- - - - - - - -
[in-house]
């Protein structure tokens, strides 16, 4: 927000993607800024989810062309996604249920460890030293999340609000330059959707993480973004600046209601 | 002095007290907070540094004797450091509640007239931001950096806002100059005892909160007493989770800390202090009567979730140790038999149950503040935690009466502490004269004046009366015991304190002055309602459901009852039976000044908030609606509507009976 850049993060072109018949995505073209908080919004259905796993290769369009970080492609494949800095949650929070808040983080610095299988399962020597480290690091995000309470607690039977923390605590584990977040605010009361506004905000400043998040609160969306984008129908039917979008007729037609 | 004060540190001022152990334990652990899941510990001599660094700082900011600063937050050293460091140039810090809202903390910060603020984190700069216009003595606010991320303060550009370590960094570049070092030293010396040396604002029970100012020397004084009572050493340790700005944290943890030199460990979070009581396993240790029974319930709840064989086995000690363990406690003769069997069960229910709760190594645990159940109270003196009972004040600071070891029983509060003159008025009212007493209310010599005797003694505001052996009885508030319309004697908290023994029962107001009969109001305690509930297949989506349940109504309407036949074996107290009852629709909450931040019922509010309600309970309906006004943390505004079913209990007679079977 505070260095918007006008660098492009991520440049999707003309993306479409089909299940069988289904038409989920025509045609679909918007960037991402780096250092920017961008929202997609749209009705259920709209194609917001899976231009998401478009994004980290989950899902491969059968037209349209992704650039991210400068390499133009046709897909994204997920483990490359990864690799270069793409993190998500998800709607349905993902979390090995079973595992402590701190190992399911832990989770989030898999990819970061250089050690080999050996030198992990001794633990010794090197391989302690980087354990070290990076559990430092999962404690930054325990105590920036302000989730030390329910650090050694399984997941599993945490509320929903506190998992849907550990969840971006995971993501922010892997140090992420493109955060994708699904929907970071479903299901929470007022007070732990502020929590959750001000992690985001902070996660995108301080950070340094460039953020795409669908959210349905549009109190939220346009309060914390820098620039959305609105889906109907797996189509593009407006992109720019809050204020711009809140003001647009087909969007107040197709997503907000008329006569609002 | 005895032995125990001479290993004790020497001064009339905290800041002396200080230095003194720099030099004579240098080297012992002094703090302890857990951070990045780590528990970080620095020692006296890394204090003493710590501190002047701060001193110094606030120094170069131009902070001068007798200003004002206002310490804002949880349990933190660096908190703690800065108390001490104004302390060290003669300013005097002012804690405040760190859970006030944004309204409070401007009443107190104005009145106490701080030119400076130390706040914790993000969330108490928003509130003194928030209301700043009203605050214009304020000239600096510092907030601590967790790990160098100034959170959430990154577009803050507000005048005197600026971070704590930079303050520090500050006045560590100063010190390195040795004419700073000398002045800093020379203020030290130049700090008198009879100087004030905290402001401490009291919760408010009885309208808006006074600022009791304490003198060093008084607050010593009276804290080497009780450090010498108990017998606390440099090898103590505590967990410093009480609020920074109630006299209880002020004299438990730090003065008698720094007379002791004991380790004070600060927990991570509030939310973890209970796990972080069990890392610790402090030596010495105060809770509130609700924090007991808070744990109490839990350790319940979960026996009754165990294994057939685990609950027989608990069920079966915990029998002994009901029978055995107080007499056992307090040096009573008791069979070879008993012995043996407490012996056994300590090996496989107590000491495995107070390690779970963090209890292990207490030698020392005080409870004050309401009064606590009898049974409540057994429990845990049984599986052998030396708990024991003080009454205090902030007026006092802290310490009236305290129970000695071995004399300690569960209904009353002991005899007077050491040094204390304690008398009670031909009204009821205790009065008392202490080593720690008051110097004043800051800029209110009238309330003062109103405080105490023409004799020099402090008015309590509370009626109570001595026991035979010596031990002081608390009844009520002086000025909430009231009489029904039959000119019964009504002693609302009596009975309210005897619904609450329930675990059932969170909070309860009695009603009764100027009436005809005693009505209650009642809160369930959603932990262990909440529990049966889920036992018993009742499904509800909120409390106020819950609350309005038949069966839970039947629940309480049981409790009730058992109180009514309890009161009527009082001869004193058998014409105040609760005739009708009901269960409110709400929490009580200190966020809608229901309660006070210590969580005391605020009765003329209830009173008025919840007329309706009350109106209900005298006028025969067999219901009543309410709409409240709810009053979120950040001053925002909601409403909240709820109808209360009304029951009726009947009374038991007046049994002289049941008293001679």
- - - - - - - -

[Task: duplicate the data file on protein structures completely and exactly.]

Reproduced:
[in-house]
């Protein structure tokens, strides 16, 4: 927000993607800024989810062309996604249920460890030293999340609000330059959707993480973004600046209601 | 002095007290907070540094004797450091509640007239931001950096806002100059005892909160007493989770800390202090009567979730140790038999149950503040935690009466502490004269004046009366015991304190002055309602459901009852039976000044908030609606509507009976 850049993060072109018949995505073209908080919004259905796993290769369009970080492609494949800095949650929070808040983080610095299988399962020597480290690091995000309470607690039977923390605590584990977040605010009361506004905000400043998040609160969306984008129908039917979008007729037609 | 004060540190001022152990334990652990899941510990001599660094700082900011600063937050050293460091140039810090809202903390910060603020984190700069216009003595606010991320303060550009370590960094570049070092030293010396040396604002029970100012020397004084009572050493340790700005944290943890030199460990979070009581396993240790029974319930709840064989086995000690363990406690003769069997069960229910709760190594645990159940109270003196009972004040600071070891029983509060003159008025009212007493209310010599005797003694505001052996009885508030319309004697908290023994029962107001009969109001305690509930297949989506349940109504309407036949074996107290009852629709909450931040019922509010309600309970309906006004943390505004079913209990007679079977 505070260095918007006008660098492009991520440049999707003309993306479409089909299940069988289904038409989920025509045609679909918007960037991402780096250092920017961008929202997609749209009705259920709209194609917001899976231009998401478009994004980290989950899902491969059968037209349209992704650039991210400068390499133009046709897909994204997920483990490359990864690799270069793409993190998500998800709607349905993902979390090995079973595992402590701190190992399911832990989770989030898999990819970061250089050690080999050996030198992990001794633990010794090197391989302690980087354990070290990076559990430092999962404690930054325990105590920036302000989730030390329910650090050694399984997941599993945490509320929903506190998992849907550990969840971006995971993501922010892997140090992420493109955060994708699904929907970071479903299901929470007022007070732990502020929590959750001000992690985001902070996660995108301080950070340094460039953020795409669908959210349905549009109190939220346009309060914390820098620039959305609105889906109907797996189509593009407006992109720019809050204020711009809140003001647009087909969007107040197709997503907000008329006569609002 | 005895032995125990001479290993004790020497001064009339905290800041002396200080230095003194720099030099004579240098080297012992002094703090302890857990951070990045780590528990970080620095020692006296890394204090003493710590501190002047701060001193110094606030120094170069131009902070001068007798200003004002206002310490804002949880349990933190660096908190703690800065108390001490104004302390060290003669300013005097002012804690405040760190859970006030944004309204409070401007009443107190104005009145106490701080030119400076130390706040914790993000969330108490928003509130003194928030209301700043009203605050214009304020000239600096510092907030601590967790790990160098100034959170959430990154577009803050507000005048005197600026971070704590930079303050520090500050006045560590100063010190390195040795004419700073000398002045800093020379203020030290130049700090008198009879100087004030905290402001401490009291919760408010009885309208808006006074600022009791304490003198060093008084607050010593009276804290080497009780450090010498108990017998606390440099090898103590505590967990410093009480609020920074109630006299209880002020004299438990730090003065008698720094007379002791004991380790004070600060927990991570509030939310973890209970796990972080069990890392610790402090030596010495105060809770509130609700924090007991808070744990109490839990350790319940979960026996009754165990294994057939685990609950027989608990069920079966915990029998002994009901029978055995107080007499056992307090040096009573008791069979070879008993012995043996407490012996056994300590090996496989107590000491495995107070390690779970963090209890292990207490030698020392005080409870004050309401009064606590009898049974409540057994429990845990049984599986052998030396708990024991003080009454205090902030007026006092802290310490009236305290129970000695071995004399300690569960209904009353002991005899007077050491040094204390304690008398009670031909009204009821205790009065008392202490080593720690008051110097004043800051800029209110009238309330003062109103405080105490023409004799020099402090008015309590509370009626109570001595026991035979010596031990002081608390009844009520002086000025909430009231009489029904039959000119019964009504002693609302009596009975309210005897619904609450329930675990059932969170909070309860009695009603009764100027009436005809005693009505209650009642809160369930959603932990262990909440529990049966889920036992018993009742499904509800909120409390106020819950609350309005038949069966839970039947629940309480049981409790009730058992109180009514309890009161009527009082001869004193058998014409105040609760005739009708009901269960409110709400929490009580200190966020809608229901309660006070210590969580005391605020009765003329209830009173008025919840007329309706009350109106209900005298006028025969067999219901009543309410709409409240709810009053979120950040001053925002909601409403909240709820109808209360009304029951009726009947009374038991007046049994002289049941008293001679």